High school girls basketball: Steady Arnold grinds out 1,000 points

Published 12:00 am Sunday, February 26, 2023

By Mike London

MOUNT ULLA — It’s late on a Wednesday night, but West Rowan head coach Ashley Poole and Lauren Arnold, a junior standout for the undefeated Falcons, are still in the gym.

In the game of basketball there are always things to work on, so Arnold works before, during and after practice.

A reward for Arnold’s diligence are the team conference championships that West has won this season, ending a seven-year drought.

Individual accolades have come along for the ride with those team titles, as they usually do.

Arnold, who has led West in scoring all three of her seasons, was recently announced as South Piedmont Conference Player of the Year.

Another satisfying reward came in the first round of the 3A state playoffs. Arnold reached 1,000 career points during the first-round playoff blowout of West Charlotte. She needed 21, so she got 21. She reached the milestone quietly with a free throw, but her teammates were ready to celebrate the moment. They went crazy. Arnold was fortunate not to have broken ribs. There were at least 1,000 hugs and lots of stomping and dancing.

Arnold is the 16th Falcon to reach the 1,000-point milestone. There have been quite a few during Poole’s 10-season coaching tenure  — Khaila Hall (Class of 2016), Egypt Alexander (2017), Mary Sobataka (2019) and 2,000-point scorer Abigail Wilson (2020).

“I knew it was possible to score 1,000 points, but I thought if it happened it would be toward the end of my senior year,” Arnold said. “I never thought about doing it as a junior. I had no idea I was getting close until I saw on Twitter that I had more than 900.”

Arnold averaged 12.4 points in the COVID-shortened 2020-21 season and pumped in 16.7 per game as a sophomore.

She has averaged 16.3 this season, third in the county behind monster scorers Bailee Goodlett (North Rowan) and Kyla Bryant (Salisbury).

But Arnold’s average is pretty impressive because it’s been a season of running clocks for West. The Falcons are a juggernaut. Their points are distributed among a lot of people.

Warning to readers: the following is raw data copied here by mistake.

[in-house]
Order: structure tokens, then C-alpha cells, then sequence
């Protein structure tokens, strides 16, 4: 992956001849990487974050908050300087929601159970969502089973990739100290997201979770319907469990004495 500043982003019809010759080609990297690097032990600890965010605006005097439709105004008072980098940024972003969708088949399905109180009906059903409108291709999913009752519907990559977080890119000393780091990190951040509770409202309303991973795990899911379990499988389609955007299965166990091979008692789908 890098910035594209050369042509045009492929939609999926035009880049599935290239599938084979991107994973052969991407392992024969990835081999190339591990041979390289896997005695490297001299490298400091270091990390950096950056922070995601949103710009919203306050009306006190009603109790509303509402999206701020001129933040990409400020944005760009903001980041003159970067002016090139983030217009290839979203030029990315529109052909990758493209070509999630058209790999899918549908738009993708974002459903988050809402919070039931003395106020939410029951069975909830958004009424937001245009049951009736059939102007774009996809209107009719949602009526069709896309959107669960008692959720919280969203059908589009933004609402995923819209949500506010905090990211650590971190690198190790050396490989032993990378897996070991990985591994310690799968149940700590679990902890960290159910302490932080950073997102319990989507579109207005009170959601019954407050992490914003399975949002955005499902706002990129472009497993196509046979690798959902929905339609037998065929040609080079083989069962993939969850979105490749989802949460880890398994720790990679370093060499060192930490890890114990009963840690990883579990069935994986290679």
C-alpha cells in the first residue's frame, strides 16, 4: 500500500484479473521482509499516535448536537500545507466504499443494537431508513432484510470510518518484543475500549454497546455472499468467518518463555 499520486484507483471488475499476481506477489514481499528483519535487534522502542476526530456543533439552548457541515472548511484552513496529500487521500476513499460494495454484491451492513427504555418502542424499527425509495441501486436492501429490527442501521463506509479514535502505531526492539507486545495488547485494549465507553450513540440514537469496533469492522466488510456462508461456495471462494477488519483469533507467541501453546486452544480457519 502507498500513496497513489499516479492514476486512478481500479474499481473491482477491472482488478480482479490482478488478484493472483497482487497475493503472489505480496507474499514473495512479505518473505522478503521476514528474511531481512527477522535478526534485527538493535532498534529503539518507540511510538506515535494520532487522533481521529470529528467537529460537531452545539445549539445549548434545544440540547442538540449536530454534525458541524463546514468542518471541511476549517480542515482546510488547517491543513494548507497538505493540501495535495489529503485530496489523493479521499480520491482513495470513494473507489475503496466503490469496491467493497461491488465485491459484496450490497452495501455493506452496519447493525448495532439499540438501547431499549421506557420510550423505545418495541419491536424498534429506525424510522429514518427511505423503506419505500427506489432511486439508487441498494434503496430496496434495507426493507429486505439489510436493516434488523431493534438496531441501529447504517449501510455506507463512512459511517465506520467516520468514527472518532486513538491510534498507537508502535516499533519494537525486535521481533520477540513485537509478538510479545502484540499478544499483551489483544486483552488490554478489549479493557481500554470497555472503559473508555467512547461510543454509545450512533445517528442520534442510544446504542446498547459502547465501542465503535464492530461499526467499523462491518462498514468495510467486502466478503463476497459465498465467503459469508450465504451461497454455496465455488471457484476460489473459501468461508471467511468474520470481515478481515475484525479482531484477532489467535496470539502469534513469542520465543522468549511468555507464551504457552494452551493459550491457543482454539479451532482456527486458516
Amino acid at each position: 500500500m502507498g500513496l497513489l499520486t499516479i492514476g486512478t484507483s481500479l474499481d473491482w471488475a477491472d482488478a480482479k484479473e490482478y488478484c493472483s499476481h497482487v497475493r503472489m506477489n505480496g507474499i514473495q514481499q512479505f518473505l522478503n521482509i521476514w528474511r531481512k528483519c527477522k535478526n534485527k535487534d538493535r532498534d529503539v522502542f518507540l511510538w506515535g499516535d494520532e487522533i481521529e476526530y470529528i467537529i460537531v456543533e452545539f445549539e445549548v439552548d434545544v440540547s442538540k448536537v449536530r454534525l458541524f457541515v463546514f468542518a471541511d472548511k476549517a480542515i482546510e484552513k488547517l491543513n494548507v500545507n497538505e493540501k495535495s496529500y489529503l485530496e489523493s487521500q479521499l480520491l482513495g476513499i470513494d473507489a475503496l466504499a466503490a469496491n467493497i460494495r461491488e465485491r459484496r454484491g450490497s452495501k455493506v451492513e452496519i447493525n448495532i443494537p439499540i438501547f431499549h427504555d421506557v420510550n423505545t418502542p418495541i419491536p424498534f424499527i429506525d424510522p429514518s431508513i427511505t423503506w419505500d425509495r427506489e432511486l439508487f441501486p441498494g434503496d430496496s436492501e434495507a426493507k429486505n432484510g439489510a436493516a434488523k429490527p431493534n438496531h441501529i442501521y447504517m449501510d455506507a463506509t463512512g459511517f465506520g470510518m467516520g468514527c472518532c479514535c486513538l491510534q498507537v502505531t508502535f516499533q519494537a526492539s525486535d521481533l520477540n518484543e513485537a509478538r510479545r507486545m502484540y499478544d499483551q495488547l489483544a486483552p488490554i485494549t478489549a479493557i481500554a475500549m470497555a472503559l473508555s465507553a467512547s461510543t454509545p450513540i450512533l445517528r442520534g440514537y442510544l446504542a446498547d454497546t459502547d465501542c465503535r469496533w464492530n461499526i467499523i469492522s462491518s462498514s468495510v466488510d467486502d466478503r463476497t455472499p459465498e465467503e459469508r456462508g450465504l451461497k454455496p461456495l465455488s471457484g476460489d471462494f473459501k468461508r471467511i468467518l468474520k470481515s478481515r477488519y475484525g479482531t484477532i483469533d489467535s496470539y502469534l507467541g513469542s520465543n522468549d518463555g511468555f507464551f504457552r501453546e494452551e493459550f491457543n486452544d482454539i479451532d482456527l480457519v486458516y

“Scoring average is not something I’ve ever worried about,” Arnold said. “All I worry about it what my rebounding average is. I’m 10 times more worried about rebounds than points. I know that as long as I’m getting rebounds the points are going to come.”

She’s a position rebounder, not a leaper. She’s played with some of her teammates since they were in elementary school, so she knows where they’re likely to shoot from and when they’re likely to shoot. She understands the angle where the ball is most likely to come off the rim if they miss. She’s great at getting to that spot.

“I have to get position,” Arnold said with a modest laugh. “I’m not going to out-jump many people.”

She got started with basketball when she was 4 years old. Her father played hoops.

It’s a family thing. Her cousin Shamya Arnold is the sixth person for defending 2A state champion Salisbury.

Lauren says basketball always was fun but she got more serious about the game when she arrived at West as a freshman.

That was a season West counted on a group of five freshmen for a lot of minutes, knowing that the future was going to be very bright.

“I coached Lauren in middle school, so I knew she was going to be a player for the high school,” Poole said. “There was never any doubt about that.”

Arnold has kept growing at West. She’s 5-foot-10 now, so she’s highly recruitable if she wants to play in college. She’s basically a power forward for the Falcons, but she could easily transition to a small forward role for a Division II or III school.

Arnold’s line in the scorebook almost always includes a solid mix of 3s, 2s and 1s. She’s a high-percentage 3-point shooter, but she also gets lot of stick-backs and trips to the foul line because of her offensive rebounding skill and tenacity.

“She’s got some of the characteristics of other really good players that I’ve coached, but I think she’s unique with her style of play,” West head coach Ashley Poole said. “She’s Lauren. You don’t see many girls who can rebound the way she does who also can shoot like she does. That makes her pretty special.”

The points have come for Arnold in a steady flow.

Rarely spectacular, but always productive. She’s never missed a game.

She’s never scored 30 in a game, but she’s scored 20 or more 19 times and she’s been in double figures in 58 of her 65 high school outings. When a game starts, you can pencil in Arnold for 16 or 17. If West needs more than that, Poole knows she will provide it.

“You know what you’re going to get from Lauren,” Poole said. “The effort is always there in the games. Great work ethic in practice. Always asking questions and always looking for ways to get better. She’s a stellar person, a stellar player, a stellar student. She’s been a dream to coach.”